I get told rather often that my current CPU is holding my GPU back, and there are plenty of great affordable Ryzen CPUs that is compatible with the platform I'm running, so supposedly it's high time for me to upgrade that Ryzen 5 2600. But, due to the circumstances of that CPU....... that CPU has deep sentimental value for me, so I don't think I'd upgrade it anytime soon.

That's the story of my PC...
 
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Colif

Win 11 Master
Moderator
Jun 12, 2015
60,198
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10,410
CPU: Ryzen 5 3600XT (With Corsair H100i RGB Platinum 240mm AIO)
MB: Gigabyte Aorus X570 Elite Wifi
RAM: 32gb Corsair Vengeance RGB Pro CL16 3200
C: Samsung 970 Evo Plus 1tb
D: 3tb WD HDD
GPU: Nvidia RTX 2070 Super
PSU: Seasonic PX750
Fractal Design Meshify S6

My current PC, I don't really have a Fav. GPU likely to change in coming months.

My story seems lacking after last one :)
 
Hey there,

I don't think I have a favourite. I mean, I guess all of my machines are my favourite at a given time and moment.

I have 3 rigs at the moment, all in my sig (CPU validations).

Gaming Laptop, which I love. repurposed to a mobile VR station for PC VR games with Quest 2.

My first Ryzen rig with 1600x and GTX1060. I still love that machine.

And my current Ryzen 5600x based system. This is my current gaming machine. Does nothing else but game.

Each and all of the systems have given me immense joy/fun at various times. So, no out and out favourite.

I'm waiting on a refurbed Dell 7280, which I got for cheap-ish, and am going to use it as a Plex server. Even old machines have their use.
 
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Current box.
Asus Prime X570P
R5 5600x 4.5-4.6 all core boost.
16gig Patriot 3600 cas 16
RTX 3060TI FE
1 tb 970 evo+ m.2, boot /data
500gig 870 evo , steam games
RM850X Corsair
HAF 912

Favorite?
Asus TUSL2
P3 1.26@1589
512 mb Crucial 133cas3 @167fsb
6800 ultra
Sparkle 400w power supply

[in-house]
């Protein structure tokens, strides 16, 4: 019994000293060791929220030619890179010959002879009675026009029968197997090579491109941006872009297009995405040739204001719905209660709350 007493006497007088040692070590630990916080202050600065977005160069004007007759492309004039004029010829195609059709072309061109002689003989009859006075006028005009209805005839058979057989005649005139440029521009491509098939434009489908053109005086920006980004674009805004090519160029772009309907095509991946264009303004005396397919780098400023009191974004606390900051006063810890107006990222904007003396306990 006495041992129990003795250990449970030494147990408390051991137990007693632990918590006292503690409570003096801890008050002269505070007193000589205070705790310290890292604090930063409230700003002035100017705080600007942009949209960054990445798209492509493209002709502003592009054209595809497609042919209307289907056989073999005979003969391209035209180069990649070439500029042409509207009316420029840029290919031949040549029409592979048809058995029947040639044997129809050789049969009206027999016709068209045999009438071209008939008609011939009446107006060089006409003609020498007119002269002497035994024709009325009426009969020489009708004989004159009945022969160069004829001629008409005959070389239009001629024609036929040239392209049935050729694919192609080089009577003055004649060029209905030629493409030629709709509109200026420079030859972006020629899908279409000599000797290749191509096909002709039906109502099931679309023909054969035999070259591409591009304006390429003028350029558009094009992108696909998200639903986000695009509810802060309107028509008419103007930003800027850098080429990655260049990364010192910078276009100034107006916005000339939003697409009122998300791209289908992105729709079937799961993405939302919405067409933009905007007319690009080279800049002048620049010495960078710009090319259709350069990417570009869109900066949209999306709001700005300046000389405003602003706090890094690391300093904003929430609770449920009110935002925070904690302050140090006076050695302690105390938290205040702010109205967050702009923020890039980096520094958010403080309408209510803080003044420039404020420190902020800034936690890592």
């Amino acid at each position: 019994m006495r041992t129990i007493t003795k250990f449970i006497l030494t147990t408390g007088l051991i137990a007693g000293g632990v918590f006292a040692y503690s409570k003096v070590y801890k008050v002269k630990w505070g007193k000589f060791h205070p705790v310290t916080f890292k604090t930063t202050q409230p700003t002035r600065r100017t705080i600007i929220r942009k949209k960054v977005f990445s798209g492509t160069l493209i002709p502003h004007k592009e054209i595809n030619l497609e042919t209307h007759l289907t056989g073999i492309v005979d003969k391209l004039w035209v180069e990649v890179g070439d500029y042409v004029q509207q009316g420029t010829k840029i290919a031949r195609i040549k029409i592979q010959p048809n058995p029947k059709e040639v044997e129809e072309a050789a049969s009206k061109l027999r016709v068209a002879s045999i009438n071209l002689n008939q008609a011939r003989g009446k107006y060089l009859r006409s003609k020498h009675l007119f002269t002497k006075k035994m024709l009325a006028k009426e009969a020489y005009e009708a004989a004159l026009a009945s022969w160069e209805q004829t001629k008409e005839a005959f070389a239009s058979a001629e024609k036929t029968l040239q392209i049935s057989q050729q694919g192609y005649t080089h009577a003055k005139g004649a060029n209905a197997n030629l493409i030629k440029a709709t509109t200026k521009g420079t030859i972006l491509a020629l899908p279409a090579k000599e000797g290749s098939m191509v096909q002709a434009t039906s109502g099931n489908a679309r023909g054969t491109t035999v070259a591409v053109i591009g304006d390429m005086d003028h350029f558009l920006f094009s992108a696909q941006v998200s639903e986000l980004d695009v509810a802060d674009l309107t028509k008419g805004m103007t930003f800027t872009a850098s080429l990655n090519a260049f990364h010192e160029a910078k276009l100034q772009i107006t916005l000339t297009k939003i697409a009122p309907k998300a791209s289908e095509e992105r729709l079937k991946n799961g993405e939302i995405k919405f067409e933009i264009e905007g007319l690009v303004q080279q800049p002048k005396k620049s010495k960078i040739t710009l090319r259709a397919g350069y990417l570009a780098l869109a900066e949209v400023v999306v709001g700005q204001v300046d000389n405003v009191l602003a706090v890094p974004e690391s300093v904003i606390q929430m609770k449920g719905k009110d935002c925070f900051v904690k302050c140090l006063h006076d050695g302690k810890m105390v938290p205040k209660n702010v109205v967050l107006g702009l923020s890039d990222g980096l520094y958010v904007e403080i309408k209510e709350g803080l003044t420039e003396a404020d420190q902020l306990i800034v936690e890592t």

WD 40 and 120gig hard drives.
Antec Sonata

Honorable mention
Asus M5A97
Phenom2 960t unlocked to 6 cores@3.6
8 gig Crucial 1600 cas9
Pair of GTX 460s @850
Rs 850 Corsair
256 gig Micron m.2 boot drive
1tb WD black


Folding boxes
Asus prime Z170
I5 6600
16 gig Patriot 3200 cat 15
GTX 1070
256 gig ssd
Seasonic 550w

Asus prime X570
R5 3600
16gig Crucial 3600 cas 18
GTX 960 4 gig
GTX 1060 6gig
120gig ssd
Superflower leadex 3 850

Also have a Dell G5 laptop I5 8750 /1050ti for camping and the wife's computer
M5A97
Phenom 2 X6@3.4
8 gig 1600 cas 10
GTX 650 TI boost 2 gig
256gig ssd
550 watt Antec pure power.
 

Nighthawk117

Respectable
Current PC:

CPU - i9 10850K (0.095v undervolt)
CPU Cooler - Asus Strix LC240 Liquid Cooler
Mainboard - MSI Z490 Mag Tomahawk
RAM - Corsair Vengeance LPX 3000 32GB
Case - Fractal Design Meshify C White
PSU - Seasonic FOCUS GX Gold 1000W
SSD1 - Samsung 970 Evo Plus 1TB
SSD2 - ADATA XPG SX8200 Pro 1TB
SSD3 - Cruical BX500 2TB
SSD4 - Samsung 970 QVO 4TB
HDD1 - WD Black 4TB
HDD2 - WD Blue 4TB
Case Fan 1 - Fractal Design GP12 120mm
Case Fan 2 - Fractal Design GP14 140mm
Case Fan 3 - Noctua 80mm (creatively secured inside hard drive bay as drives were getting hot)
LED Strip - Asus Strix LED Strip
LED Strip - Cablemod LED Strip
GPU - Palit Nvidia 3080 Gaming Pro
GPU Support - upHere Graphics Card GPU Brace Support
Network - TP-LINK AX3000 Wi-Fi 6 Bluetooth 5.2 PCI Express Adapter
Optical - Pioneer Usb Bluray

Current latpop:

Lenovo Ideapad 720S 14"
CPU - i5 8250U @1.8Ghz
RAM - 16GB DDR4 2400Mhz
GPU - Nvidia MX150 2GB
SSD - Sabrent Rocket Q 1TB

In terms of favourites I have a soft spot for my previous machine because I used it for the longest. It was also the first time I bought all the parts:

CPU - i7 6700K
CPU Cooler - Cooler Master Sedion 120v
Mainboard - Gigabyte Z170MX Gaming 5
RAM - Corsair Vengeance LPX 3000 32GB
PSU - OCZ 700W
Boot SSD - Samsung 970 Evo Plus 1TB
SSD1 - Sandisk Extreme Pro 480GB (previous boot drive)
SSD2 - Samsung 850 Evo 500GB
HDD1 - WD Black 4TB
HDD2 - WD Blue 4TB
Optical1 - LG 5.25" Bluray
Optical2 - LG 5.25" DVD
GPU - Gigabyte Nvidia 1060 6GB